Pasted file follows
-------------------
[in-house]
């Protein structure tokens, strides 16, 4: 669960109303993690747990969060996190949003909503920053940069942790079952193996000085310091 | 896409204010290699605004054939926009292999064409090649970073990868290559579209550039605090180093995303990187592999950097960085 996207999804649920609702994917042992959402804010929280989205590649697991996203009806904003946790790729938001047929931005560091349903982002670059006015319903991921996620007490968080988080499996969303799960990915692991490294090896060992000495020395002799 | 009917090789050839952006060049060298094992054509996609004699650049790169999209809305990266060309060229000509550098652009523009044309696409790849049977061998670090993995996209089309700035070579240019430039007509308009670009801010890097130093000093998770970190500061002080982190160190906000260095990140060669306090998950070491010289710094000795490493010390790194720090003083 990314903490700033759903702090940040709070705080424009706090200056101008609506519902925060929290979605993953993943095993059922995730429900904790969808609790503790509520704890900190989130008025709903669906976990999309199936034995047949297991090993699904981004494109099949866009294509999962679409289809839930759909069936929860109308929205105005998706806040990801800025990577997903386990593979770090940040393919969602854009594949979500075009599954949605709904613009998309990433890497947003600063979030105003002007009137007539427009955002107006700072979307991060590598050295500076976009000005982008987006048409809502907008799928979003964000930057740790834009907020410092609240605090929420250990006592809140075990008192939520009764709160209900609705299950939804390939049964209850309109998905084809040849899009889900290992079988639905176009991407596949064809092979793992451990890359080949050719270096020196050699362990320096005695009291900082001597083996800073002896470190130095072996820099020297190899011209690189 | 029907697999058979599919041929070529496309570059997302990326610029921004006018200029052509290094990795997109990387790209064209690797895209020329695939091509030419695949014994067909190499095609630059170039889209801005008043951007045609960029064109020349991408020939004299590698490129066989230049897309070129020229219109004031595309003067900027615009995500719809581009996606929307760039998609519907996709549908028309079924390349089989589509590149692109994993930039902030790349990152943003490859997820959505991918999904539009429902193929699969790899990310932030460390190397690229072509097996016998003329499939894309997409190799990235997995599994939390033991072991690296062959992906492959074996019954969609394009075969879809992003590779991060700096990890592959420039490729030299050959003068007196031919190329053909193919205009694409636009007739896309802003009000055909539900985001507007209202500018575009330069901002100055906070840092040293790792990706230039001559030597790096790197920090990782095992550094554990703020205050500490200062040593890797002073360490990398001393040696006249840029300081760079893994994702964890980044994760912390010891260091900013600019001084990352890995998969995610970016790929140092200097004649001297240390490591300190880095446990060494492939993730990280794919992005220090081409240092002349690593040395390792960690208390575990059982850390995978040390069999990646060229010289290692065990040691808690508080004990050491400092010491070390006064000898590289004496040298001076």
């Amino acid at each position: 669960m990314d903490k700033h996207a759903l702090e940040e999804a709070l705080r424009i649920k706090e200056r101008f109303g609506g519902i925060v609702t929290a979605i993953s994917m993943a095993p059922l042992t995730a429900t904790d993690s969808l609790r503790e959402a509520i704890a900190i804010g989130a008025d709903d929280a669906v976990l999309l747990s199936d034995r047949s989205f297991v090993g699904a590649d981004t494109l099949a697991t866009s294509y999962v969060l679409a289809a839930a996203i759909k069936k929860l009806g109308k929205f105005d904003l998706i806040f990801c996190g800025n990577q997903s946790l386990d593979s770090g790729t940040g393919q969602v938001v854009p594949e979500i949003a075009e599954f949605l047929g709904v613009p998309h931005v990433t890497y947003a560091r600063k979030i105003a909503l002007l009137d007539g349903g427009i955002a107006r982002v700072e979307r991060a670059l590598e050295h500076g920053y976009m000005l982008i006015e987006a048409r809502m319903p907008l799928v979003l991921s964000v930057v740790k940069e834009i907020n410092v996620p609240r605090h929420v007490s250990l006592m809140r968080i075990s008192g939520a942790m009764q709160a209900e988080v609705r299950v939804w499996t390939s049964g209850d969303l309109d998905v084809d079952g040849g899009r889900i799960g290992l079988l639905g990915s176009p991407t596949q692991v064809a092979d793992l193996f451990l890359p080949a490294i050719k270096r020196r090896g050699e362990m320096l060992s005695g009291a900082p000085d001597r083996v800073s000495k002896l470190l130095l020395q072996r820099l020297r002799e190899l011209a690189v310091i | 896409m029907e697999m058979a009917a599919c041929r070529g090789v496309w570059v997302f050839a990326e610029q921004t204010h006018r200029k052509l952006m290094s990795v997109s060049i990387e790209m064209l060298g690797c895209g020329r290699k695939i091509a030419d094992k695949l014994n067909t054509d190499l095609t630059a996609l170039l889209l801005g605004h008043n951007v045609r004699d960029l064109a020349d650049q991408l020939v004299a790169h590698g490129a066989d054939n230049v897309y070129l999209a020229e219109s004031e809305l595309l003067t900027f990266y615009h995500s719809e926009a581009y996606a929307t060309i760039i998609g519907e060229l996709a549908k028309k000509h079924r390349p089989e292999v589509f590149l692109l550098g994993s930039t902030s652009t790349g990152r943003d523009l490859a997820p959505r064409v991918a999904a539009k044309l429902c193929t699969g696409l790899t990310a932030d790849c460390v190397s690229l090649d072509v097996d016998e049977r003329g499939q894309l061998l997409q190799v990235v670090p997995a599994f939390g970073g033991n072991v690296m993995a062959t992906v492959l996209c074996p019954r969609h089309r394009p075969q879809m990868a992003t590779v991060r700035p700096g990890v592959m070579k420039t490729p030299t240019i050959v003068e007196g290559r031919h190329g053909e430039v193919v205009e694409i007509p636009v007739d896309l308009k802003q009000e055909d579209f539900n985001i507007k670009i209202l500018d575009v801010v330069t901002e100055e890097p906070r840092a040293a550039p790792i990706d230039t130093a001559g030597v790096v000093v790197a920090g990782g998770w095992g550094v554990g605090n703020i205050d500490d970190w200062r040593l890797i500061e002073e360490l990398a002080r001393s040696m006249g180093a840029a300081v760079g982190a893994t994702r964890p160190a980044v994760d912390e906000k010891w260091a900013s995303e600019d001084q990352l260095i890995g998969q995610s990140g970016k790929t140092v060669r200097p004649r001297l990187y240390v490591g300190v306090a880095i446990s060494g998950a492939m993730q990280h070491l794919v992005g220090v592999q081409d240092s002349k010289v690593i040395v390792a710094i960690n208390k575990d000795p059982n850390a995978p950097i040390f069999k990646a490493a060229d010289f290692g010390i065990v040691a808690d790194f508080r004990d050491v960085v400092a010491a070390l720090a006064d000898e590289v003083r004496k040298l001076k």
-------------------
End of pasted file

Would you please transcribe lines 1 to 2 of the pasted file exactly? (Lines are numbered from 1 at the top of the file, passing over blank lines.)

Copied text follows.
[in-house]
């Protein structure tokens, strides 16, 4: 669960109303993690747990969060996190949003909503920053940069942790079952193996000085310091 | 896409204010290699605004054939926009292999064409090649970073990868290559579209550039605090180093995303990187592999950097960085 996207999804649920609702994917042992959402804010929280989205590649697991996203009806904003946790790729938001047929931005560091349903982002670059006015319903991921996620007490968080988080499996969303799960990915692991490294090896060992000495020395002799 | 009917090789050839952006060049060298094992054509996609004699650049790169999209809305990266060309060229000509550098652009523009044309696409790849049977061998670090993995996209089309700035070579240019430039007509308009670009801010890097130093000093998770970190500061002080982190160190906000260095990140060669306090998950070491010289710094000795490493010390790194720090003083 990314903490700033759903702090940040709070705080424009706090200056101008609506519902925060929290979605993953993943095993059922995730429900904790969808609790503790509520704890900190989130008025709903669906976990999309199936034995047949297991090993699904981004494109099949866009294509999962679409289809839930759909069936929860109308929205105005998706806040990801800025990577997903386990593979770090940040393919969602854009594949979500075009599954949605709904613009998309990433890497947003600063979030105003002007009137007539427009955002107006700072979307991060590598050295500076976009000005982008987006048409809502907008799928979003964000930057740790834009907020410092609240605090929420250990006592809140075990008192939520009764709160209900609705299950939804390939049964209850309109998905084809040849899009889900290992079988639905176009991407596949064809092979793992451990890359080949050719270096020196050699362990320096005695009291900082001597083996800073002896470190130095072996820099020297190899011209690189 | 029907697999058979599919041929070529496309570059997302990326610029921004006018200029052509290094990795997109990387790209064209690797895209020329695939091509030419695949014994067909190499095609630059170039889209801005008043951007045609960029064109020349991408020939004299590698490129066989230049897309070129020229219109004031595309003067900027615009995500719809581009996606929307760039998609519907996709549908028309079924390349089989589509590149692109994993930039902030790349990152943003490859997820959505991918999904539009429902193929699969790899990310932030460390190397690229072509097996016998003329499939894309997409190799990235997995599994939390033991072991690296062959992906492959074996019954969609394009075969879809992003590779991060700096990890592959420039490729030299050959003068007196031919190329053909193919205009694409636009007739896309802003009000055909539900985001507007209202500018575009330069901002100055906070840092040293790792990706230039001559030597790096790197920090990782095992550094554990703020205050500490200062040593890797002073360490990398001393040696006249840029300081760079893994994702964890980044994760912390010891260091900013600019001084990352890995998969995610970016790929140092200097004649001297240390490591300190880095446990060494492939993730990280794919992005220090081409240092002349690593040395390792960690208390575990059982850390995978040390069999990646060229010289290692065990040691808690508080004990050491400092010491070390006064000898590289004496040298001076």